Traveling by bike

One of my favorite bike quotes came from Ernest Hemingway, and goes like this:

It is by riding a bicycle that you learn the contours of a country best, since you have to sweat up the hills and coast down them. Thus you remember them as they actually are, while in a motor car only a high hill impresses you, and you have no such accurate remembrance of country you have driven through as you gain by riding a bicycle.

This is true, and I can honestly remember most of my epic climbs and blistering downhills.  This last weekend along the coast I had plenty of both. But today, on the first day back at work, I had time to reflect on the rides of the last week, and, I find this quote lacking a bit….

Now I don’t want anyone to think I am putting myself up against one of the literary giants of the last century.  Nor do I know how often, how far or where he rode his bike. But I will tell you, two rides in Oregon this weekend reminded me there is SO much more to experience when riding.

I have told you time and time again I am NOT a fast rider. I keep the legs moving and get where I want to get to, but I make sure to live the ride as well.

I look for the animals around me.  In the ride to the Lighthouse, I saw 3 gray whales, 1 black bunny, 1 bald eagle and these blue herons.


In a car I might have seen some of the same, but cruising along at 13 mph, I have plenty of time so see what there is to see.  I love nature, something instilled in me since I was little by my parents.  The bike lets me see so much more than I would otherwise.

Then there is the feeling of the air around me.  The ride started out bright and sunny, with warmth on my face and arms


But as I went along, and gained elevation, I moved into the clouds with fog coming in


In a car one sees the fog, but in general, the windows are shut, the heater is on, and one punches right through in to the other side.  On the bike, you feel the moisture on your skin, shoot sometimes water drips off your nose.  You can taste the fog, and as your view lessons in the distance


Your ears start to pick up the things you can’t see, in this case waves.  If you are patient enough, which is again easier with a bike, the wind might shift a little and you can see just a little bit of what the fog is hiding.


I don’t want you to think I am glossing over the hills. Some of the climbs I had were damn tough. It was all I could do to keep the legs moving fast enough to keep the bike upright. But honest to Pete folks, in my climb up to Ecola, I could feel the green I was passing through.


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What does green “feel” like?  Its fresh, clean, and vibrant.  I can almost feel the extra oxygen from the plants entering the blood system, giving the legs more energy and clearing my mind.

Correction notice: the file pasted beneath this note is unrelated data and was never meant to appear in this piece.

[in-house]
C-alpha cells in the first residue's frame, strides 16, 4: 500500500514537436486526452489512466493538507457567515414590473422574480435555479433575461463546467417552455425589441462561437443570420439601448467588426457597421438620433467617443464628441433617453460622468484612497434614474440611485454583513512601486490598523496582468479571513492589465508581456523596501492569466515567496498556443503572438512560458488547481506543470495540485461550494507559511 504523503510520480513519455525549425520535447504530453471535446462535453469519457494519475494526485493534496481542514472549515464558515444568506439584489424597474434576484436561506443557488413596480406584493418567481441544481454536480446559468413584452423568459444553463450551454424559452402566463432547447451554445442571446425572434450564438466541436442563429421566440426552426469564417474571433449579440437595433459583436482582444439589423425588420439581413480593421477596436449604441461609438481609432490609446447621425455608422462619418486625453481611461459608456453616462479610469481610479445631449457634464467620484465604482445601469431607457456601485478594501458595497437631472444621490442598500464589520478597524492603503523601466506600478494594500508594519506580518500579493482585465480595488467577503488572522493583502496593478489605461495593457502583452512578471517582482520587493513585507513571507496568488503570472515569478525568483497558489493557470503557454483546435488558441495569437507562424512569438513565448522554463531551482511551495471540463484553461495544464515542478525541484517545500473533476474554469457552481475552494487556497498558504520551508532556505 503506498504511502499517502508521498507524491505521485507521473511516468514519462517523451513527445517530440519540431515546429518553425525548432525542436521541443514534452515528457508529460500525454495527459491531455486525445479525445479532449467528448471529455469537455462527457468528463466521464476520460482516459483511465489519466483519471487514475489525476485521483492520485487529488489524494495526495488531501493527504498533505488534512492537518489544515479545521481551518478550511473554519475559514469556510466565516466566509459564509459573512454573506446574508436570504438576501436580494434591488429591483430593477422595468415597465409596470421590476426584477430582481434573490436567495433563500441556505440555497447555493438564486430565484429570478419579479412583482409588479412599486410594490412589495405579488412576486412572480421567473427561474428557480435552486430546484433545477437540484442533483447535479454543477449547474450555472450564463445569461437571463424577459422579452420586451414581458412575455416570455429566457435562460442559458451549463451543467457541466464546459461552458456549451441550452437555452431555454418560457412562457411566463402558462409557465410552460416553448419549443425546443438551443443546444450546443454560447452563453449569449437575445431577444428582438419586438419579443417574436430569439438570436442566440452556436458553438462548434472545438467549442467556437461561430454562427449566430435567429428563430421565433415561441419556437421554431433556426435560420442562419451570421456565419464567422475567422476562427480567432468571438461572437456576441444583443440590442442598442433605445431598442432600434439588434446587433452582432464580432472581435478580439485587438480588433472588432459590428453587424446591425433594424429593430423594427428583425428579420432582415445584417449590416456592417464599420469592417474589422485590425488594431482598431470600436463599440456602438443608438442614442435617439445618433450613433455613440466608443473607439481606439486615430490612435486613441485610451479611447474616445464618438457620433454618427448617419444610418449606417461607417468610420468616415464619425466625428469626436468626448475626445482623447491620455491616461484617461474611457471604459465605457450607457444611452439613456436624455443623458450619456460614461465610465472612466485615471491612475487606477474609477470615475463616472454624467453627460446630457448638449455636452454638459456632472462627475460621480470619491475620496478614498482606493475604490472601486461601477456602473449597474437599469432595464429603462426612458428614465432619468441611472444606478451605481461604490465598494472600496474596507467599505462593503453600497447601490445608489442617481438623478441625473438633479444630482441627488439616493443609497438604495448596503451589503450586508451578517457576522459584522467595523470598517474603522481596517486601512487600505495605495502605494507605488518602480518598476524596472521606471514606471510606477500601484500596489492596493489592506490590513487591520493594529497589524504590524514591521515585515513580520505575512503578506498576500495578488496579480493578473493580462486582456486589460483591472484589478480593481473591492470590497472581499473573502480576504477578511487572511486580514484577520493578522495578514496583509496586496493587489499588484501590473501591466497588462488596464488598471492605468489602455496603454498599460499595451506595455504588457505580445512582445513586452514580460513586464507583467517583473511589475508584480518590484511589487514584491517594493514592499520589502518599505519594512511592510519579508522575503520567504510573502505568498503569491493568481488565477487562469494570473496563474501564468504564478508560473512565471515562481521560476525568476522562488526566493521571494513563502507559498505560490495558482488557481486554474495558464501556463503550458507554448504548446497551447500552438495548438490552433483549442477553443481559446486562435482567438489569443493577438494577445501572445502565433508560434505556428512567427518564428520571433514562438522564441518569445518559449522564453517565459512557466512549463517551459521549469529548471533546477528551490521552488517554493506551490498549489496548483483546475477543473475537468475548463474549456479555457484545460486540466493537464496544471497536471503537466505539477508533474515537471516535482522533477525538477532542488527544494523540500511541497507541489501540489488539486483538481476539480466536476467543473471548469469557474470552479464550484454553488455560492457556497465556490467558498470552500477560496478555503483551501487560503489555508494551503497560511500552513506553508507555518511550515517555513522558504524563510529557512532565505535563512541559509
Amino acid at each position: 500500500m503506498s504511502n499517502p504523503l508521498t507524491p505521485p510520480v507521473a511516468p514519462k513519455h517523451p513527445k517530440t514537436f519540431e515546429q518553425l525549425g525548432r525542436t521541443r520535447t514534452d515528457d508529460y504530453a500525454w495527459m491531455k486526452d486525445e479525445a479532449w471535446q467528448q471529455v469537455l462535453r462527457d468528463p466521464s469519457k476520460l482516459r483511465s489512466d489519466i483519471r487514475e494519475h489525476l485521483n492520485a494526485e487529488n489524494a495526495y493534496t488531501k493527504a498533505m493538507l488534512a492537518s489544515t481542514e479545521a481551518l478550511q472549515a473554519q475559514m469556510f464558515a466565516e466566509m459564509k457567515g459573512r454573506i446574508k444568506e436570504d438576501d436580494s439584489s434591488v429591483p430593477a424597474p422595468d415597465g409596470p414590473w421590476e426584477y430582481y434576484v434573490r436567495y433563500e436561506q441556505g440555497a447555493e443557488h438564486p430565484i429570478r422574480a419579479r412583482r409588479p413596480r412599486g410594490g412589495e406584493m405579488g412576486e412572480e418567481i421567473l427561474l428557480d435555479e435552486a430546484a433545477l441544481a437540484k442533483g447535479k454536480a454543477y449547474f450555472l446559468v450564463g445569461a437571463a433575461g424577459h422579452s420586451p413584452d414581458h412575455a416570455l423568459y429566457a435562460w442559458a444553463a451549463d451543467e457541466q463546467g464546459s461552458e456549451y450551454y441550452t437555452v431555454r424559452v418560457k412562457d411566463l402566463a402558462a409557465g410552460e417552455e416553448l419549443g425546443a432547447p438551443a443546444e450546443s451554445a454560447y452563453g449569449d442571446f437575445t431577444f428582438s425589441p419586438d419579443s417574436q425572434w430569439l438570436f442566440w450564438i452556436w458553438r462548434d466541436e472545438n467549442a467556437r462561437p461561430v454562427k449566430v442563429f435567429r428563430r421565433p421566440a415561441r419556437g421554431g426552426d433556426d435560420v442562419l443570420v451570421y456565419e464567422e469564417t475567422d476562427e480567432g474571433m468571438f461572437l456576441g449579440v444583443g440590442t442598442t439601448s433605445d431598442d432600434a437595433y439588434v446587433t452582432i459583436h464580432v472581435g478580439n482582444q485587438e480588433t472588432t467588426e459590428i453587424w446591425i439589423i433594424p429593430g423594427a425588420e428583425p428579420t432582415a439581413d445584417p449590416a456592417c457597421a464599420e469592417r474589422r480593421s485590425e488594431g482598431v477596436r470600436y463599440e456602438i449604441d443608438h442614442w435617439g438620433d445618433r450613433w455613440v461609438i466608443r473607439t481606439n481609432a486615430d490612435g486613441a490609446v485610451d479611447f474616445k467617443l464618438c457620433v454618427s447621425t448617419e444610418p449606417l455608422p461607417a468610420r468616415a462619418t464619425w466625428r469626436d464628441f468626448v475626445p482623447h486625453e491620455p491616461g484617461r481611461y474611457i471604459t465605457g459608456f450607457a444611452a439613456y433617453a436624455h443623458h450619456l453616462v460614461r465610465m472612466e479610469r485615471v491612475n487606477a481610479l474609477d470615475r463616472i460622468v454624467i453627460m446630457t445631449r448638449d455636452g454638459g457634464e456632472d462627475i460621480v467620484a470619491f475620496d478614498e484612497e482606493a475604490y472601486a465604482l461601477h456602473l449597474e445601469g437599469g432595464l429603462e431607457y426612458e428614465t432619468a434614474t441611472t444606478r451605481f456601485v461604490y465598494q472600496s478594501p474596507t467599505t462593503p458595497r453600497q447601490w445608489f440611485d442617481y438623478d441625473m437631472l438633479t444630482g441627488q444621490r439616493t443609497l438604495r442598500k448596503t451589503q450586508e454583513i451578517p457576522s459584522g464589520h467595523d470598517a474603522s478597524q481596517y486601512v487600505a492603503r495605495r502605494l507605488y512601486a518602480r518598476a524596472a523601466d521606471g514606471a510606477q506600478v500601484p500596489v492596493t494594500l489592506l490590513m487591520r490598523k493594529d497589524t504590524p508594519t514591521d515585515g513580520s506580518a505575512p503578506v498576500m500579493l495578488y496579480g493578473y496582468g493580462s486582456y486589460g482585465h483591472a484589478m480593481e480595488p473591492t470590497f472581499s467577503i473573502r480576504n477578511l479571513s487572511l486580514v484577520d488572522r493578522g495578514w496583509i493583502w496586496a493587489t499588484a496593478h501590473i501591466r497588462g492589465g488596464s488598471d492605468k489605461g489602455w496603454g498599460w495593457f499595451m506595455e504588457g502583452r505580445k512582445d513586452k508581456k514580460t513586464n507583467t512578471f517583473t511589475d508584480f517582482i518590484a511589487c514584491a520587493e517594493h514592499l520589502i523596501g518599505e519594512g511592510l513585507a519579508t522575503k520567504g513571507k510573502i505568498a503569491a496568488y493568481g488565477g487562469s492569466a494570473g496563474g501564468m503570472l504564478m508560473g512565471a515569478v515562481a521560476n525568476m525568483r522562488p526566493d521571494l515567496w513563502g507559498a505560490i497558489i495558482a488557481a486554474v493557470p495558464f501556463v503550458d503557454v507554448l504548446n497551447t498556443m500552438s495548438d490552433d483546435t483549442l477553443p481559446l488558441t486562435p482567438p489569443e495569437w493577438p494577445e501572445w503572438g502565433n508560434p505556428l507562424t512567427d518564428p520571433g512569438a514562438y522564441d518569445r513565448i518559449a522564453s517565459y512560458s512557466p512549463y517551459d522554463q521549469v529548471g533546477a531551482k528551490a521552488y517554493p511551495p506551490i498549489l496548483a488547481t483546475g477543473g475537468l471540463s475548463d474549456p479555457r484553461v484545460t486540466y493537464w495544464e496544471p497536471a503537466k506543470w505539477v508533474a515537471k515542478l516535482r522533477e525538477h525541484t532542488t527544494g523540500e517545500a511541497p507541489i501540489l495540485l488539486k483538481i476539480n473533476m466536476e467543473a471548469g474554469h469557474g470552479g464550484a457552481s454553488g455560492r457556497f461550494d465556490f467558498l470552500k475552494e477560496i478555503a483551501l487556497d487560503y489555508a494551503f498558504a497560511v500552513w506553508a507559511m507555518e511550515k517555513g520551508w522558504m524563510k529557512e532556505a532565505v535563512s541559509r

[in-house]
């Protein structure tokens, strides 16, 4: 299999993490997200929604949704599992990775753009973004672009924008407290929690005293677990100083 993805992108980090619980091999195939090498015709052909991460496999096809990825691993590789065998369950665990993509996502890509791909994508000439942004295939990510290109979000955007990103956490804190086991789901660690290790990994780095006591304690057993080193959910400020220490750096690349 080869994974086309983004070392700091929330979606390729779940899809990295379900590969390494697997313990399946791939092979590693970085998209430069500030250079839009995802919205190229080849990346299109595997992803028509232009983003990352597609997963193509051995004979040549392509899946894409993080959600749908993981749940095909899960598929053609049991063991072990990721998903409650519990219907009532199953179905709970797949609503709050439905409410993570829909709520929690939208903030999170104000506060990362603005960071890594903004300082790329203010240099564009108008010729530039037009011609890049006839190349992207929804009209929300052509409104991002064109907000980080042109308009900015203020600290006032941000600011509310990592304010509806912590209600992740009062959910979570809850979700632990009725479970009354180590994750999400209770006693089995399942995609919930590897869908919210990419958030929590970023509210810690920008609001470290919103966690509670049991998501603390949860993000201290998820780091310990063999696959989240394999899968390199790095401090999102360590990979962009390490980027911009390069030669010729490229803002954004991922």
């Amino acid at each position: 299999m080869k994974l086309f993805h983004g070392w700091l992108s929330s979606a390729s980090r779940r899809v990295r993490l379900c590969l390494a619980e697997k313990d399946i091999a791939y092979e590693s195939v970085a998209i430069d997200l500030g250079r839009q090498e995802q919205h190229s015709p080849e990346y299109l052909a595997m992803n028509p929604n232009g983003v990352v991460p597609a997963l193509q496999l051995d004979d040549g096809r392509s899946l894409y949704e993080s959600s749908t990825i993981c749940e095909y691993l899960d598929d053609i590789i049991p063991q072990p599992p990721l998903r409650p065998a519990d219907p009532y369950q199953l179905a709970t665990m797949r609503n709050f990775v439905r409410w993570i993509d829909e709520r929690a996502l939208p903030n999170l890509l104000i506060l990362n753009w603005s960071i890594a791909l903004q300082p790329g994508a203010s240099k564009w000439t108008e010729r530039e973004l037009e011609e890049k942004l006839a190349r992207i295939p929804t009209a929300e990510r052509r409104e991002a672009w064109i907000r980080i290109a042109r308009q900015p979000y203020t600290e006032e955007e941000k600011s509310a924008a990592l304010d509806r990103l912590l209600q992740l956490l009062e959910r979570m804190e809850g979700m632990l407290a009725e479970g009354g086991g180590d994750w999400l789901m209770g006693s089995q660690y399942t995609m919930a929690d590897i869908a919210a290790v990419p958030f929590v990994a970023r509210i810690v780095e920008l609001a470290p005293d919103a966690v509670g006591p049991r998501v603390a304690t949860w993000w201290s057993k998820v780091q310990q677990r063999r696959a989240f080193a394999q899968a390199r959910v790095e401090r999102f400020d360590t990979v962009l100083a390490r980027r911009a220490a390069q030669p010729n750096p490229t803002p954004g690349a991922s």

And last, but far from the least, the smells. Yep you get gas and diesel exhaust from time to time, but then you do in a car as well.  I also got ocean smells, evergreen forests, some oh my gawd amazing food smells from restaurants, some BAD seafood smells and the above mentioned green. I have taken off stuffed up from a cold or allergies, and within a mile or 2 I was able to breathe and smell again.  It’s almost like magic.

So yes, my buddy Ernie up above was correct. Cycling an area will commit the route to memory.  Where he is lacking is the reasons for it.  It aint just the hills, it’s all the senses combined providing the experience that will never be forgotten.

I know there are many people who let the fear of traffic


Keep them from ever experiencing this life changing activity.  But, if you take the plunge, learn to ride with even old farts in Winnebagos, and let your senses open up to the world that is yours while pedaling the bike, you will never regret it.

I very much needed this time away with Michelle, and I am damn lucky she understands my need to ride. Ride whenever you can folks, experience the world and live life.  You only get one chance on the this world, make the most of it!

Like the wind!

6 thoughts on “Traveling by bike

  1. Ha, ha, Mountainstroh takes on Hemingway! And rightfully so! You go!

    The great thing about memorable quotes is that they tend to be short’n’sweet. The shorter’n’sweeter, the better! While I’m also a huge fan of Hemingway’s quote about bicycles, the length of the quote has always bothered me. (I understand the words were lifted from one of Ernest’s other writings, but that’s not the point.) I challenge you to rewrite Hemingway’s quote, incorporating the wonderful points you’ve noted above, but making it even shorter’n’sweeter than the original. 😉

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